This may sound implausible to you, but the notion that good bacteria not only influence what your gut digests and absorbs, but that they also affect the degree of inflammation throughout your body, as well as your mood and energy level, is gaining traction among researchers. The results so far have been quite amazing.
What does this mean for you?
Start paying attention to how eating different foods makes you feel — not just in the moment, but the next day. Try eating a “clean” diet for two to three weeks — that means cutting out all processed foods and sugar. Add fermented foods like kimchi, miso, sauerkraut, pickles, or kombucha if you can tolerate them. You also might want to try going dairy-free — and some people even feel that they feel better when their diets are grain-free. See how you feel. Then slowly introduce foods back into your diet, one by one, and see how you feel.
A publication led by SMILES trial researcher and clinical dietitian, Rachelle Opie has summarised recommendations for the prevention of depression that are applicable to mood more broadly, and to health overall. Opie and colleagues suggest increasing consumption of fruits, vegetables, whole grains and nuts, foods high in omega-3 polyunsaturated fatty acids (like fish), swapping poor quality foods for more nutrient rich options, and limiting intake of fast foods and sweets. An overall healthy diet can keep your gut healthy and reduce inflammation, and making lasting, sustainable improvements to diet (and of course, other lifestyle factors like exercise) is central to promoting mental health.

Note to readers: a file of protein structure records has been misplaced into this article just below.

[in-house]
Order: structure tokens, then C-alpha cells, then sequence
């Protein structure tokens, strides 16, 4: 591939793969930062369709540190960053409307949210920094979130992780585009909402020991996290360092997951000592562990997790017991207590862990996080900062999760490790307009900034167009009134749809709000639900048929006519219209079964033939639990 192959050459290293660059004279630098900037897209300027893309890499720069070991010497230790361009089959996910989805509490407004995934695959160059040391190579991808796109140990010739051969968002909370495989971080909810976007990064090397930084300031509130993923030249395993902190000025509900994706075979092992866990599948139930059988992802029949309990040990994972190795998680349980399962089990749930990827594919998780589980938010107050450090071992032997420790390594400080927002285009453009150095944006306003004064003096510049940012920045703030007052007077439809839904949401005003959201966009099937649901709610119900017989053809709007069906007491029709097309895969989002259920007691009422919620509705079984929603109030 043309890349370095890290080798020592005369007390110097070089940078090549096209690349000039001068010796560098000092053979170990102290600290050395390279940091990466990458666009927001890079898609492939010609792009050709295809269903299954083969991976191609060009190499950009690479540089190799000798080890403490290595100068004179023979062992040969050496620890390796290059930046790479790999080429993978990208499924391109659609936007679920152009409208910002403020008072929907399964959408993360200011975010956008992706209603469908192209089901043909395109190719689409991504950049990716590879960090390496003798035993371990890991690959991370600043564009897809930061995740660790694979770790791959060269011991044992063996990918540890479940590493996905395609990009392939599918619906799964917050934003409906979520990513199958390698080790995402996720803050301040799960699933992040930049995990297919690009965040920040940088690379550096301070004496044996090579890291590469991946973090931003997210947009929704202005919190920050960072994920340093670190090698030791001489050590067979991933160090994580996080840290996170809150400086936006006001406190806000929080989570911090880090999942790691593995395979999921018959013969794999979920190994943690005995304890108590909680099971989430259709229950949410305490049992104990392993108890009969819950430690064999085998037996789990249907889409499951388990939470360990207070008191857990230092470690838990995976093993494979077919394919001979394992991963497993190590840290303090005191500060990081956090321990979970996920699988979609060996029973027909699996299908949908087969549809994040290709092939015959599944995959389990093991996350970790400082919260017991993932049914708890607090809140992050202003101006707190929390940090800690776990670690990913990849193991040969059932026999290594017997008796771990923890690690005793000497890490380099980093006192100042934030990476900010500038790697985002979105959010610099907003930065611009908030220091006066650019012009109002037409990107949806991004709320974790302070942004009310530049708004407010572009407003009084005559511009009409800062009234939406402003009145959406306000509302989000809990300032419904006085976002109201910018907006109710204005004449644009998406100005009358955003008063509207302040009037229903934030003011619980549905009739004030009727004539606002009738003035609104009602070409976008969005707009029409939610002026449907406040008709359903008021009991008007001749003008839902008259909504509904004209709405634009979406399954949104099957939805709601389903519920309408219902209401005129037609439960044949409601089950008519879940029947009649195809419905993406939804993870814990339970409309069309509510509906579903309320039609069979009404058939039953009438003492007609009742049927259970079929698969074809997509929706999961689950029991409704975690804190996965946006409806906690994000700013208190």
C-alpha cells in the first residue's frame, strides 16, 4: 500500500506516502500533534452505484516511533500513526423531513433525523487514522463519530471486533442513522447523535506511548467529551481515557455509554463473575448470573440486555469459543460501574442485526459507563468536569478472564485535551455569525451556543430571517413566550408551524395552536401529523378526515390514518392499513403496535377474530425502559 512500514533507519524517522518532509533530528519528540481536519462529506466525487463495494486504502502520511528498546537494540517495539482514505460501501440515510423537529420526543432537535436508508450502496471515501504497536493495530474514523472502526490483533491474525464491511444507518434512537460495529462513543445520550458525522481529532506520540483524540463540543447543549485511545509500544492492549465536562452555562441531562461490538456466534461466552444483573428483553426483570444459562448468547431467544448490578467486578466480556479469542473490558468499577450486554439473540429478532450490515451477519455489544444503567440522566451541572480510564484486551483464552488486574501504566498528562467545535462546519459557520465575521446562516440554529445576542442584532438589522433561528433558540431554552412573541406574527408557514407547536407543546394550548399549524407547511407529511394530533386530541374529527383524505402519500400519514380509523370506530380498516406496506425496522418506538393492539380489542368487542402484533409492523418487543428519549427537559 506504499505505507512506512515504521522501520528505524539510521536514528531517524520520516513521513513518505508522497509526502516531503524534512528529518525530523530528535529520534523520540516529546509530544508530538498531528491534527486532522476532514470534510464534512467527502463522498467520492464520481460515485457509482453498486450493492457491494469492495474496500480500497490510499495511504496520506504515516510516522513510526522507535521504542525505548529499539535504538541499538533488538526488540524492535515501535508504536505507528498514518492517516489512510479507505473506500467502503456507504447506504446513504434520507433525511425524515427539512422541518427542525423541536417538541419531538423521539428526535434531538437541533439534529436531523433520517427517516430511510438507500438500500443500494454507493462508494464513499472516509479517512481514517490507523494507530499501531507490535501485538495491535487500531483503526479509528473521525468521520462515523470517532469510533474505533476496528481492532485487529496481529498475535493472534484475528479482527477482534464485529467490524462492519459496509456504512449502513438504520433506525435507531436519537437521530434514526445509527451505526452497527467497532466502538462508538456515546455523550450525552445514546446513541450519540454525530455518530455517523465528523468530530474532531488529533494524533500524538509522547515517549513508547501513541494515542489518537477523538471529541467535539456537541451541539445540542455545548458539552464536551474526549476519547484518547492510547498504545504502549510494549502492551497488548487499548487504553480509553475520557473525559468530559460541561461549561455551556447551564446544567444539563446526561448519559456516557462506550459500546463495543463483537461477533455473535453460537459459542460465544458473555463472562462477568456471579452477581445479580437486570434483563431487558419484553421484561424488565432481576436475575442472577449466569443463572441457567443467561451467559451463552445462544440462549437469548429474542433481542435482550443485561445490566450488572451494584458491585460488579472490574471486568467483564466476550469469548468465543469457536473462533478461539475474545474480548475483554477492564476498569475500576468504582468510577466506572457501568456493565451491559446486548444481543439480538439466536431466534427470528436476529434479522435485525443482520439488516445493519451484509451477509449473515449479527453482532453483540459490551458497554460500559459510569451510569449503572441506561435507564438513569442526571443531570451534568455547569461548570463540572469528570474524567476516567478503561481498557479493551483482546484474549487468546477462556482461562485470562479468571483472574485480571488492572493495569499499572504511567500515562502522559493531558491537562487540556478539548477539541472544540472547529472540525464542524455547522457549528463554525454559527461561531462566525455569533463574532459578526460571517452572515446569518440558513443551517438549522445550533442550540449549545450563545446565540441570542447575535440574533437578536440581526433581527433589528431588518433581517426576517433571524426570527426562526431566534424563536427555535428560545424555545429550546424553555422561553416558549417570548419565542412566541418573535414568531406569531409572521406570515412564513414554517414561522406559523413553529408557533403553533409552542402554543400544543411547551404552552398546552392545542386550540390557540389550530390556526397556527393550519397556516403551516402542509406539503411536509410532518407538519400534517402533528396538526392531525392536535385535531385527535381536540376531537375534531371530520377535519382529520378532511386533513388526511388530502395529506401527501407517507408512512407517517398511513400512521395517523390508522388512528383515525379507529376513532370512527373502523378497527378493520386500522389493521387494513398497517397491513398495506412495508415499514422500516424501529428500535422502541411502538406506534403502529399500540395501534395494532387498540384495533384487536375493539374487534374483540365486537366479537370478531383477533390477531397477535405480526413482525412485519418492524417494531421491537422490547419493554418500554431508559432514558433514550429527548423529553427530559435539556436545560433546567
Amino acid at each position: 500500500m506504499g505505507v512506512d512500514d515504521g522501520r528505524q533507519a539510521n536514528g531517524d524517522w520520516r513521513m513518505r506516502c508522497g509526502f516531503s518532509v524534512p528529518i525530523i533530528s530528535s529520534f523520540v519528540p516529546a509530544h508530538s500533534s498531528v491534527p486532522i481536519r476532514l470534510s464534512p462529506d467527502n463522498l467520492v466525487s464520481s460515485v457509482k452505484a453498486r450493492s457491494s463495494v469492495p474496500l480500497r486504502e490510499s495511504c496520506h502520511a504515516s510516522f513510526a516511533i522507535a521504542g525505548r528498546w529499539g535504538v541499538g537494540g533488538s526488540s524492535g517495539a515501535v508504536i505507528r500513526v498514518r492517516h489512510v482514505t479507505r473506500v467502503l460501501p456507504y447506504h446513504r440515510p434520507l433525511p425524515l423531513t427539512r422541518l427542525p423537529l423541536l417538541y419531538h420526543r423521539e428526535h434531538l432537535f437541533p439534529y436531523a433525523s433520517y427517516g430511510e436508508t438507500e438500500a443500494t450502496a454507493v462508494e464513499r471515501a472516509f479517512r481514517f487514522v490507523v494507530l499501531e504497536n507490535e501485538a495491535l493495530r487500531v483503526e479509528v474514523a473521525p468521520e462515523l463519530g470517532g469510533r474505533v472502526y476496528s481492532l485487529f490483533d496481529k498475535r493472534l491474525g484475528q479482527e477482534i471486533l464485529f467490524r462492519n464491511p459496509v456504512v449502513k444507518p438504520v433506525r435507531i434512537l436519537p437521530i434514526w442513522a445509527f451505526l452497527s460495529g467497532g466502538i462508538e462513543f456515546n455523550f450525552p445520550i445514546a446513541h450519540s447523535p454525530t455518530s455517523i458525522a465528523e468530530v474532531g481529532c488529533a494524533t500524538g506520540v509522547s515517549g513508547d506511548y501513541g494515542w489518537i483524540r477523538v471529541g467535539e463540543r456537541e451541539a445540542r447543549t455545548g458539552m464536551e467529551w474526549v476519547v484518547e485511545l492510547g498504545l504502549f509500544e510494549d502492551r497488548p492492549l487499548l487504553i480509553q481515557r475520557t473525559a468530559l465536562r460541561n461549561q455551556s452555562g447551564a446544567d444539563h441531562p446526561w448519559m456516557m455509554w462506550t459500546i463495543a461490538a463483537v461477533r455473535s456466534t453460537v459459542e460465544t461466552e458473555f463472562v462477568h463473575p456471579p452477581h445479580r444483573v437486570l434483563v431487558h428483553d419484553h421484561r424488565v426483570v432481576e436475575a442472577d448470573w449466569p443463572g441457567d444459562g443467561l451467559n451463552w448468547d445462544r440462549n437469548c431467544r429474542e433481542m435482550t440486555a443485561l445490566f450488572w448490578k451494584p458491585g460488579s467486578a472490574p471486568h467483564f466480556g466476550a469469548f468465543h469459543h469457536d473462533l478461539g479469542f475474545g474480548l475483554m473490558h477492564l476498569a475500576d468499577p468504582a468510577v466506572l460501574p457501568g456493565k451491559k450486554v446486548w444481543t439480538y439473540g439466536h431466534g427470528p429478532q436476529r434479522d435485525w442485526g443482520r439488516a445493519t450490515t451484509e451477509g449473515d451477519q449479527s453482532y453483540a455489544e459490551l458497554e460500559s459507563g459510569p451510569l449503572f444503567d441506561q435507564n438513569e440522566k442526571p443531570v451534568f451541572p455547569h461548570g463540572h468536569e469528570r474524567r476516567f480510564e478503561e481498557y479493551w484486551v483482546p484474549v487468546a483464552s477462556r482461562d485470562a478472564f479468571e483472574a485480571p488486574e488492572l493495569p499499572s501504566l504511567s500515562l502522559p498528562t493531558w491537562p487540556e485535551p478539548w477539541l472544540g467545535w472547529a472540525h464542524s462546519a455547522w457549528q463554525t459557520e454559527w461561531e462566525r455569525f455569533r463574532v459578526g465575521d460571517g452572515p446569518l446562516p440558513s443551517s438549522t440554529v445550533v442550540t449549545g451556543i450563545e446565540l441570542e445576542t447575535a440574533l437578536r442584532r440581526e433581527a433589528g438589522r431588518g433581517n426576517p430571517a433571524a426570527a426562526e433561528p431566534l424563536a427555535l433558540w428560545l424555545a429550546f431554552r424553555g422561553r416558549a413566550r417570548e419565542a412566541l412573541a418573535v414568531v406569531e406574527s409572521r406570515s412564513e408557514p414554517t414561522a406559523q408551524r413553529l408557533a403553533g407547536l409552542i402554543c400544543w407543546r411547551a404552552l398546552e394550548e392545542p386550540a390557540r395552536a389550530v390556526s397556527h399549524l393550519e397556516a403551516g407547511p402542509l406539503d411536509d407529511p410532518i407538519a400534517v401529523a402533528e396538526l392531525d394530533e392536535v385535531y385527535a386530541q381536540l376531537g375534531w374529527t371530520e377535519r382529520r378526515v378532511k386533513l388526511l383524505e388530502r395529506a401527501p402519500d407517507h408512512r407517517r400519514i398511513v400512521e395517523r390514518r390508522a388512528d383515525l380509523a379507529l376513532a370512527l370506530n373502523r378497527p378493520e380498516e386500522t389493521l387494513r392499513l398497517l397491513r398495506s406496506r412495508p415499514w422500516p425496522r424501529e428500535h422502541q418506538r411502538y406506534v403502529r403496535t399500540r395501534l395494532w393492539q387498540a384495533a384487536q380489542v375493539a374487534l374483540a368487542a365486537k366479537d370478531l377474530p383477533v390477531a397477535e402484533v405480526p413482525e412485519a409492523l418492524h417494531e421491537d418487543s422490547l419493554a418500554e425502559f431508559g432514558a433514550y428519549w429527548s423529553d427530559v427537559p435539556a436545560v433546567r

Parletta et al., (2017) found that following a Mediterranean diet; over 3 months, there were several statistically significant correlations between improved diet and better mental health. Adherence to a Mediterranean diet was associated with lower depression, anxiety, negative affect and better coping and overall quality of life.
• Incorporate coping strategies that are not related to food: evidence supports regular exercise, quality sleep and mindfulness